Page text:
Chihiro returns to her parents to find that they have been turned into pigs and soon founds out that the town is a haven for spirits and ghosts, and as a human she can't exist in the town after dark. Haku soon finds and assists her. He takes her to the city's bathhouse run by the witch Yubaba.
Chihiro must then work for the bathhouse while trying to hold on to the memory of her name and parents, both stolen by Yubaba. It is Chihiro's love that is able to free her friends from evil. She is able to find Haku's name, give Yubaba's child his independence, and help a wayward spirit named No-Face. In a way Chihiro's love is more mature than that of Ponyo and Sosuke, mainly because Spirited Away is about growing from a whiny child resistant to change into an adult who takes responsibility for what happens. Chihiro is able to make this transition because she draws strength from the love of her friends, and they are changed by her.
And finally there is my personal favorite Miyazaki film. Adapted from the incomparable Diana Wynne Jones's novel of the same name, Howl's Moving Castle is about the young woman Sophie and how she learns to live life and appreciate all that comes with loving a self-absorbed, yet well-meaning, wizard.
Sophie is a hatter in her late father's hat shop. She is content to just work while her prettier sister and mother have all the fun. That is, until she encounters the eccentric wizard Howl while on her way to visit her sister. Howl swiftly and accidentally involves Sophie in his own personal war with the evil Witch of The Waste. Angry with her involvement, and with another contender for Howl's Heart, the Witch curses Sophie to look the age that she acts, so Sophie is turned from a pretty 18-year-old brunette into a 90-year-old grandma.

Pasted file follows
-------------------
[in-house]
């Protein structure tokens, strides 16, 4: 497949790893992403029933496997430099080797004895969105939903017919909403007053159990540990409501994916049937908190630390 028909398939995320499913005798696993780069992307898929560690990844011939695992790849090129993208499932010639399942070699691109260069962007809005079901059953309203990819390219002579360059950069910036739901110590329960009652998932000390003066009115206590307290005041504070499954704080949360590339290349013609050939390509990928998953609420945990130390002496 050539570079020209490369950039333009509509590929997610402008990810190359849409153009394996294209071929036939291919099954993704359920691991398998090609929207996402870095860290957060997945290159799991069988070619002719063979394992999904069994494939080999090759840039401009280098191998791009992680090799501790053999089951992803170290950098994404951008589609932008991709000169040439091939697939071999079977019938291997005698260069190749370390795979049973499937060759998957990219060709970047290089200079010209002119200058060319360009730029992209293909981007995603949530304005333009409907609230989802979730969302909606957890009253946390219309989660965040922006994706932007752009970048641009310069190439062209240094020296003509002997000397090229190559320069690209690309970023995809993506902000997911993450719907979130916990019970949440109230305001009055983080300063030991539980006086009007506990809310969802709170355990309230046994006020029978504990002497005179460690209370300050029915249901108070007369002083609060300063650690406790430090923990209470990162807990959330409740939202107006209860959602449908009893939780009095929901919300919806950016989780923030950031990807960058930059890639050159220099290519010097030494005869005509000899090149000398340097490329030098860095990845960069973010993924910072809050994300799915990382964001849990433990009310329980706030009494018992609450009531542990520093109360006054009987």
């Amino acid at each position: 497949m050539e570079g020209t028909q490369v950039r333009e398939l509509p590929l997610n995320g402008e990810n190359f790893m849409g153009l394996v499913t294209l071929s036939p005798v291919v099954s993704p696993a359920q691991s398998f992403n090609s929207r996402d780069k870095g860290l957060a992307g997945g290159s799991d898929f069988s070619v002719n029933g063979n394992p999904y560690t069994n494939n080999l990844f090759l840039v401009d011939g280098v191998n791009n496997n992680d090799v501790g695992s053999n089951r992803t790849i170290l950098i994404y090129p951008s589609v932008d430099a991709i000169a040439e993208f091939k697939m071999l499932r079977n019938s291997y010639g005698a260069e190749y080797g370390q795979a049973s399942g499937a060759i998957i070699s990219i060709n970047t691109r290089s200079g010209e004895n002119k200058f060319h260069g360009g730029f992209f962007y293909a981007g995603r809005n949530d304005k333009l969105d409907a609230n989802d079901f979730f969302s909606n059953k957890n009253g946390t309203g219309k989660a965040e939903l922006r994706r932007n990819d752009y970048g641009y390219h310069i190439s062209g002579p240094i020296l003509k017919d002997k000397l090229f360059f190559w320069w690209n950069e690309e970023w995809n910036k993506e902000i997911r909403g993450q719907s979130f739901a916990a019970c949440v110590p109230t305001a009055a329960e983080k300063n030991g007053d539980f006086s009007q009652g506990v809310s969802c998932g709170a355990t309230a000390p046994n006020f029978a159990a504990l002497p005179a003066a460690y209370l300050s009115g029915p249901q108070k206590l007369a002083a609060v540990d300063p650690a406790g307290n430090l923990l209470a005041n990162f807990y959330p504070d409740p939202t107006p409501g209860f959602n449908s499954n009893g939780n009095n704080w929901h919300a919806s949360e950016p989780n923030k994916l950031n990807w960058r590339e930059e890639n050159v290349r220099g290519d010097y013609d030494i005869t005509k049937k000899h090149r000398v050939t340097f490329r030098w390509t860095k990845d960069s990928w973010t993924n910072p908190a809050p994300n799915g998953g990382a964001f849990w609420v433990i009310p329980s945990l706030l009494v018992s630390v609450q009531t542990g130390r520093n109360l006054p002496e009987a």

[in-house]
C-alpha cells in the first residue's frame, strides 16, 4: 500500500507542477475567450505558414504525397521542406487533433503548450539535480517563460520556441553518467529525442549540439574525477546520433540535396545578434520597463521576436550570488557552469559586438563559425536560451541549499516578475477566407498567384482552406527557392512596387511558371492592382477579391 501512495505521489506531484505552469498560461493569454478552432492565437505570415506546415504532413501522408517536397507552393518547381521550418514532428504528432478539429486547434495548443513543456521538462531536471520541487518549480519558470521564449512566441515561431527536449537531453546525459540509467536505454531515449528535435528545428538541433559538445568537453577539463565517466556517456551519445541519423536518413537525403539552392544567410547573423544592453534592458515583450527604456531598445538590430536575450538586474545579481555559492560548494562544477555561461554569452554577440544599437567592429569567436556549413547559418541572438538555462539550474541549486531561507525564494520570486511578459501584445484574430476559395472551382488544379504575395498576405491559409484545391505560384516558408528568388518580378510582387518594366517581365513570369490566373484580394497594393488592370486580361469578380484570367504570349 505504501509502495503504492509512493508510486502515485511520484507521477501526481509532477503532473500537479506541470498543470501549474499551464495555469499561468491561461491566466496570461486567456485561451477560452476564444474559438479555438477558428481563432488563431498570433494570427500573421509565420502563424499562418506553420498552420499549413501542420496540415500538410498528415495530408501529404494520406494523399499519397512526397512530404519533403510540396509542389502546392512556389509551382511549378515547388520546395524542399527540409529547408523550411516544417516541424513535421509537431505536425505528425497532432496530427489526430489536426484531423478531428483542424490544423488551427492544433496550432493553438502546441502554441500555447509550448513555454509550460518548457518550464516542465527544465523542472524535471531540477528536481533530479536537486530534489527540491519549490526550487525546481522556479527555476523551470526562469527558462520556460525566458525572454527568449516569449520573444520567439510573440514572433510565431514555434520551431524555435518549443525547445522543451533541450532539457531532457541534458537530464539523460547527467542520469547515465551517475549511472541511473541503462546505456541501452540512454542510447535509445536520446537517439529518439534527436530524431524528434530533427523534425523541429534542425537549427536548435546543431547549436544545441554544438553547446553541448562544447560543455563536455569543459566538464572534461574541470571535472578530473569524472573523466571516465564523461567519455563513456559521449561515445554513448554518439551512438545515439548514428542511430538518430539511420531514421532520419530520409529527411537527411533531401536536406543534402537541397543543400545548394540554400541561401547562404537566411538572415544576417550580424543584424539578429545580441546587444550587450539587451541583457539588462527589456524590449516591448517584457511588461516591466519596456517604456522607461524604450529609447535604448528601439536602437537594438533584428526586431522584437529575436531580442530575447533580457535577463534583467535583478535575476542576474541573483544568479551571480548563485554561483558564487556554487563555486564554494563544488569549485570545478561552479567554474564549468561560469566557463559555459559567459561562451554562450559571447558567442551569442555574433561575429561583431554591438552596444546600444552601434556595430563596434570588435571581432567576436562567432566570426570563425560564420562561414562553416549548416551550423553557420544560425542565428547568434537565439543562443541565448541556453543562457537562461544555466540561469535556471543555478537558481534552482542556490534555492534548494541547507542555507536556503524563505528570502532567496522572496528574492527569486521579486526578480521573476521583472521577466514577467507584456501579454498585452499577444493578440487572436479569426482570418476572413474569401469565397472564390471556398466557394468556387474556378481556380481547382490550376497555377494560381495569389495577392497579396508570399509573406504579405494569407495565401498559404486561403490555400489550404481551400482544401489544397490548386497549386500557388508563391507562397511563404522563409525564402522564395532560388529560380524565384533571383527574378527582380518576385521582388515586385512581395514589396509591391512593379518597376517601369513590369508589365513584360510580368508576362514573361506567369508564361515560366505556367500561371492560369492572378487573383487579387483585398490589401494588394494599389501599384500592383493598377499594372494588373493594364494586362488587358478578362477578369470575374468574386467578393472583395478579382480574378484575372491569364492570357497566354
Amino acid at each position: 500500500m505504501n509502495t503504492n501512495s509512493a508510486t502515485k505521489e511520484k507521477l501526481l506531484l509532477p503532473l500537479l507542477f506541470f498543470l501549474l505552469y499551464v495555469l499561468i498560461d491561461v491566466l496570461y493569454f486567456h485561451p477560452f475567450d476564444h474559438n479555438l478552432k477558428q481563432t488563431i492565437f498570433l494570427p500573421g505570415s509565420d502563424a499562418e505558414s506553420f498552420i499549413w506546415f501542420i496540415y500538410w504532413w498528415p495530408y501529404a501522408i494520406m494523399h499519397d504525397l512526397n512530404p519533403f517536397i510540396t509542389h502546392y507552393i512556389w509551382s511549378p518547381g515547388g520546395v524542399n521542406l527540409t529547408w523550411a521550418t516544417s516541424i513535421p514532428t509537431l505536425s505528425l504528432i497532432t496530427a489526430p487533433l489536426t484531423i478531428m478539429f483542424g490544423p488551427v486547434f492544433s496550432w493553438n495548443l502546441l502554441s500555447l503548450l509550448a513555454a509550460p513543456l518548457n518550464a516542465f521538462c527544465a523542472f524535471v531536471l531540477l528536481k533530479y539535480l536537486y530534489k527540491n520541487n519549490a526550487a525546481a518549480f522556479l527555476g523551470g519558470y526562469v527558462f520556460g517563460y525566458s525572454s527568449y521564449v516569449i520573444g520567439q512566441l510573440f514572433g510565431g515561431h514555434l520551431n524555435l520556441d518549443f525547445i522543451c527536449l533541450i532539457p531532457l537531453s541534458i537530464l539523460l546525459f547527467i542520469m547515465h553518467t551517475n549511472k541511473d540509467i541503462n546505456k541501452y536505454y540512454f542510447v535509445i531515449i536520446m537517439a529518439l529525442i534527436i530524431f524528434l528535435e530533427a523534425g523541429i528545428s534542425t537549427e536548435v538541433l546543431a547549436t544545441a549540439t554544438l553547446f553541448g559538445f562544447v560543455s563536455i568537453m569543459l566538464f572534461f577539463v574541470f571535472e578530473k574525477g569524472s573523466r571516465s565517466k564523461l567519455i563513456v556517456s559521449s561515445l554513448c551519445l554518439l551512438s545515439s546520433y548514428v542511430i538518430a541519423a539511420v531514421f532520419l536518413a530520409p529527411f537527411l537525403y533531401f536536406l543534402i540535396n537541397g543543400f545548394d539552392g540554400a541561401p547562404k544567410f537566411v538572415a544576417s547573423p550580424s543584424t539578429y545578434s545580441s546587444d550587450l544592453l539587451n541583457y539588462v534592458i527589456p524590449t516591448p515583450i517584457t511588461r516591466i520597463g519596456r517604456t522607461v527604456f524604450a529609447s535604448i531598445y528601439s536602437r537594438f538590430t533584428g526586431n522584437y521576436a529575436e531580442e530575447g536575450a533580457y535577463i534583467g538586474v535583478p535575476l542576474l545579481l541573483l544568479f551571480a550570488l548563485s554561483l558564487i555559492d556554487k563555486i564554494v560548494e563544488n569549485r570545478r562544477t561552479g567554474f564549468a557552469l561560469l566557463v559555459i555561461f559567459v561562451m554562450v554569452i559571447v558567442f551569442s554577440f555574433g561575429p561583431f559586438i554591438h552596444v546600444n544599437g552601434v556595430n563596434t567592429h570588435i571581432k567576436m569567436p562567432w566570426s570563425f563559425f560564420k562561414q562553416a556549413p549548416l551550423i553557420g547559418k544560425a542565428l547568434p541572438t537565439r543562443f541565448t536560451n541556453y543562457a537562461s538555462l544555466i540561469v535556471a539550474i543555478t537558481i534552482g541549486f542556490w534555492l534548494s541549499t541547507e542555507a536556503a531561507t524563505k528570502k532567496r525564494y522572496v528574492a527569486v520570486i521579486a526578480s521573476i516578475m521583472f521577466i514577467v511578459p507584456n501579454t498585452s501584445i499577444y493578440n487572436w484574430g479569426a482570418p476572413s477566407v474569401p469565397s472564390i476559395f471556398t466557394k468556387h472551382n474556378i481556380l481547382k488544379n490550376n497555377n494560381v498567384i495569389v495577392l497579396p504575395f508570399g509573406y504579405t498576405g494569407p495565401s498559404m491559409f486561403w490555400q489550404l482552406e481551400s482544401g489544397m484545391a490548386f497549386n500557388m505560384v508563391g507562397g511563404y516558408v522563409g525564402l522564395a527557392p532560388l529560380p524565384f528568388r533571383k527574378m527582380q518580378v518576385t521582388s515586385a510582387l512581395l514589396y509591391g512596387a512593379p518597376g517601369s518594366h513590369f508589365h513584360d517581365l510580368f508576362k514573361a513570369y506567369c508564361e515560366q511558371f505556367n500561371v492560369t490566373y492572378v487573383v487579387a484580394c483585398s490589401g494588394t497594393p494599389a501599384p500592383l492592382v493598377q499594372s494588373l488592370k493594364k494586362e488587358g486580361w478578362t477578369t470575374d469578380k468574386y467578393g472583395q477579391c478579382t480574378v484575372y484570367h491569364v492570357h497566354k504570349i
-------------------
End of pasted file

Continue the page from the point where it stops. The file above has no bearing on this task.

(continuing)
Sophie journeys into the Waste and is found by Howl's moving castle. She then meets the castle's power source and Howl's personal Fire Demon, Calcifer. Calcifer agrees that if Sophie breaks the spell binding him to Howl's castle, he will in turn break Sophie's curse. As a cover, Sophie tells Howl that she is the new cleaning lady hired by Calcifer. Sophie learns how to be young from Howl. She learns that you can be pretty by finding your own voice, that you don't need the love and admiration of every man, just one. And from Sophie, Howl learns that you don't need magic, or a moving castle, or anything really to have courage and face down your fears.
Howl's Moving Castle is another example of how love is as much a transformative thing as it is an emotion, a theme addressed again and again in Miyazaki's work. He constantly reminds all of us that to love someone is to be changed by that person, and we in turn change him or her. Miyazaki shows that we are all capable of the love that a child gives freely, it just takes courage, responsibility, and occasionally a bacon hating fire demon.
So do you have a favorite cartoon romance, or am I the only one not willing to grow up?